How Eating Disorder Affects Your Overall Health | Marcie's Story
Today is a personal story and a pretty sensitive topic. I share my story with clients when I feel like it might be helpful for them or if it might resonate, but today I wanna share my story because I know there are so many women and girls out there who struggle with disordered eating just as I have.
A few weeks ago I shared how my poor gut health led to more anxiety for me. But really that was only part of the story. My eating disorder really hurt my gut and that also increased my anxiety. So today I wanna share that part of the story.
It's interesting because I do share this story quite often, but as I'm sitting here today getting ready to record this for all of you, it brings up a lot of emotion. And I feel that a lot of women, girls, and there are even boys and men who struggle with eating disorders, it's kind of always part of you.
And I think in sharing, we can help maybe just one other person, but that one person will impact their whole life. So I encourage everyone who might struggle with this to share their story if they're comfortable.
And even though I sit here right now and tell you I'm a little uncomfortable, it's really just because of the emotion behind it. So let's dig into my story.
How Eating Disorder affects your overall health
So my disordered eating really began when I was about in eighth grade. I lost a lot of weight and was really unhealthfully thin. You know, during that time I was barely eating anything and getting away with whatever.
My parents wouldn't notice that I wasn't eating and it didn't, oh, externally, yeah, it felt good. But internally it was a struggle. And it took a couple of years. But by the time I was a sophomore in high school, I had restored weight.
I was much more healthy and kind of kept that weight on. But my disordered eating thoughts and my relationship with food suffered greatly. There was always a food thought, and it wasn't really until then I got into college where it really took a turn.
So as I entered college, I had always worked out, but once I got away, I was obsessively working out.
And that was something that would just consume me. I had to do a workout, I had to do it for a certain amount of time because on top of that, I was at, I was eating poorly cuz we're in college, right?
I was binge drinking. So I kind of saved all my calories for alcohol and just would work out for hours. And so, that did not make me feel good. And you can about imagine how my gut was feeling at that time.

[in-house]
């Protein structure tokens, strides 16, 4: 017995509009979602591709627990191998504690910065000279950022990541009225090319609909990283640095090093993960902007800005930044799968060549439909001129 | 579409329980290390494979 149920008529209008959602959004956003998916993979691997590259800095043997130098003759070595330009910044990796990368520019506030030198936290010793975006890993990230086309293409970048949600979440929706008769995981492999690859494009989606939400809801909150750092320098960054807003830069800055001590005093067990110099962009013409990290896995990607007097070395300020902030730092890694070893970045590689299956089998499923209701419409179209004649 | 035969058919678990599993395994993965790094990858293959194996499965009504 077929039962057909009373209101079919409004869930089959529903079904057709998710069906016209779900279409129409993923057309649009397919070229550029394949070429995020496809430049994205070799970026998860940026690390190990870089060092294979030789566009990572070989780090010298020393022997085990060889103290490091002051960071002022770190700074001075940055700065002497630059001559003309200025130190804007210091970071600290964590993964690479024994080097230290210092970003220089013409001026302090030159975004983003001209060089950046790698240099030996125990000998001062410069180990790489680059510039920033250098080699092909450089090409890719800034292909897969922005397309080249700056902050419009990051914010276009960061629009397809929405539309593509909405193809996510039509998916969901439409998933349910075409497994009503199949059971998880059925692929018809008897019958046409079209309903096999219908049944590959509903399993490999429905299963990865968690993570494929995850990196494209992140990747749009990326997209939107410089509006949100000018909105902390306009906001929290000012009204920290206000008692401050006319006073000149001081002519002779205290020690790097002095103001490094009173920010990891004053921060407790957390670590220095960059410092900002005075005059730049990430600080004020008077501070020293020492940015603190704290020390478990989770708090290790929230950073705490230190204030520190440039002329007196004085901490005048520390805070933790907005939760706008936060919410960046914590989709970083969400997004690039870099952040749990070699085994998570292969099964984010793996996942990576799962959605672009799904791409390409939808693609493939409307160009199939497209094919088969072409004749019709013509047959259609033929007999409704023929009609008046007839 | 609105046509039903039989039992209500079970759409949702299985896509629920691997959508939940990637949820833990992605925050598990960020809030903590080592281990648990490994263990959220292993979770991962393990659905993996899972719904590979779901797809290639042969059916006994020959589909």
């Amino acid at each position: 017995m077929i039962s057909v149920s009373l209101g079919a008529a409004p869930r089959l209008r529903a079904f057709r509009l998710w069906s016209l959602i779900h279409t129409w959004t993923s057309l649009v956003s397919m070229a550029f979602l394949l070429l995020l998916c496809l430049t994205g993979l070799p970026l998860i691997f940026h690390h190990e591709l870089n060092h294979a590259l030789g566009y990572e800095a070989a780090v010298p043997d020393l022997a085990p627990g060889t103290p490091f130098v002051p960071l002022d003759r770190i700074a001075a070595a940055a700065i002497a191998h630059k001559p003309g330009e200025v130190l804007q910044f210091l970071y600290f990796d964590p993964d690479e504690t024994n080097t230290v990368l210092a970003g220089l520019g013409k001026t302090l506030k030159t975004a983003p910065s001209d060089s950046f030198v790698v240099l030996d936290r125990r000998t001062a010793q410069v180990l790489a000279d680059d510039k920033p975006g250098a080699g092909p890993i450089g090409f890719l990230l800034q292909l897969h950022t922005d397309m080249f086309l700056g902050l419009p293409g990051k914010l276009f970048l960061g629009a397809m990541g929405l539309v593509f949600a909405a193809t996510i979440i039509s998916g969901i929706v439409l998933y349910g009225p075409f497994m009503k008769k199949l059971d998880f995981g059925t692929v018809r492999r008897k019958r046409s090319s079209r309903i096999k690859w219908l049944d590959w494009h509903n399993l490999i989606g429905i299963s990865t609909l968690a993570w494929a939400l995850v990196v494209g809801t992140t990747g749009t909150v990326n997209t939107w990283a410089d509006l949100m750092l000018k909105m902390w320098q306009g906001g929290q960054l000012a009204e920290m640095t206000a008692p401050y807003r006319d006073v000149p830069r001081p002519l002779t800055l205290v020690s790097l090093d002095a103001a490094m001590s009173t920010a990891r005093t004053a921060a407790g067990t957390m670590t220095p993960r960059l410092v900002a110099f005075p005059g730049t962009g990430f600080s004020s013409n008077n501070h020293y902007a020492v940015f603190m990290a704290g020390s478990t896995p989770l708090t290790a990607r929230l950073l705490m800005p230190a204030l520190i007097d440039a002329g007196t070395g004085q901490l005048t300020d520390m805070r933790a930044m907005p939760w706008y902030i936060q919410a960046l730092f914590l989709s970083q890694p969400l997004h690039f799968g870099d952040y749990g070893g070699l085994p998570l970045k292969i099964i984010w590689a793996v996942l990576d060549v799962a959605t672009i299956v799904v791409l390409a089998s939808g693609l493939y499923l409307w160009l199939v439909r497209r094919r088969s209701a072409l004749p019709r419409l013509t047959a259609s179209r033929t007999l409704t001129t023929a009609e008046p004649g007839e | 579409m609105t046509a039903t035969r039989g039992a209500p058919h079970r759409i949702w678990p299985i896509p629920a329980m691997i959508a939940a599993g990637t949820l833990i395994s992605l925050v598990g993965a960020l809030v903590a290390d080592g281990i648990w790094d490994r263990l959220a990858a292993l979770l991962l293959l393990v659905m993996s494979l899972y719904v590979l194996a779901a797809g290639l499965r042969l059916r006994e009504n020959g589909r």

I really struggled with bloating and gas and constipation and just abdominal pain and nausea and I just felt like, this was just what I was gonna do, right? I didn't. And I think once your gut starts to get worse, you start feeling like, well, I just can't eat anything. So it almost feeds that eating-disordered behavior.
Now, research has shown that 98% of individuals with eating disorders will have a gut impact. And usually what comes out of it is something called IBS or irritable bowel syndrome, which is just kind of a catchall term for many gut issues.
So as my IBS became worse and worse, my eating disorder also did. And by the time I was in my mid-twenties, it was really at its all-time high. I was obsessively exercising, I was restricting food, and I really got down to a very low weight, very unhealthy weight, and remained there for almost 10 years.
And so that impact really took its toll on my gut. And I know today, even though my gut is sensitive still, it's from a lot of that trauma that I did to it. This stretch of time was horrible. Anyone who has struggled with this knows that it's horrible, it's debilitating, it's scary.
You feel out of control even though the one thing you're trying to control is your food. And I feel that it worsened my gut pain, my constipation, my bloating, as I said. And we know that there's a wide range of digestive symptoms that can come from eating disorders.
Things like heartburn, acid reflux, indigestion, constipation, diarrhea, nausea, as I mentioned, abdominal pain. And these symptoms, this list of symptoms is kind of that catch-all IBS syndrome. And the way that our gut is impacted is that as soon as we restrict food, our gut is immediately impacted.
So we know that there are two types of organs in our body, right? We have vital organs, like our heart, lungs, and brain. And then we have the non-vital organs like your gut. And so as soon as you start restricting all those nutrients really are getting outputted to the vital organs.
And so therefore your gut basically is just starving. And of course, when we're cutting back on certain foods or big food groups, we're really missing out on all sorts of nutrition. And, and we know one of the big ones is that keeping a healthy gut means we need a lot of good flora in our gut.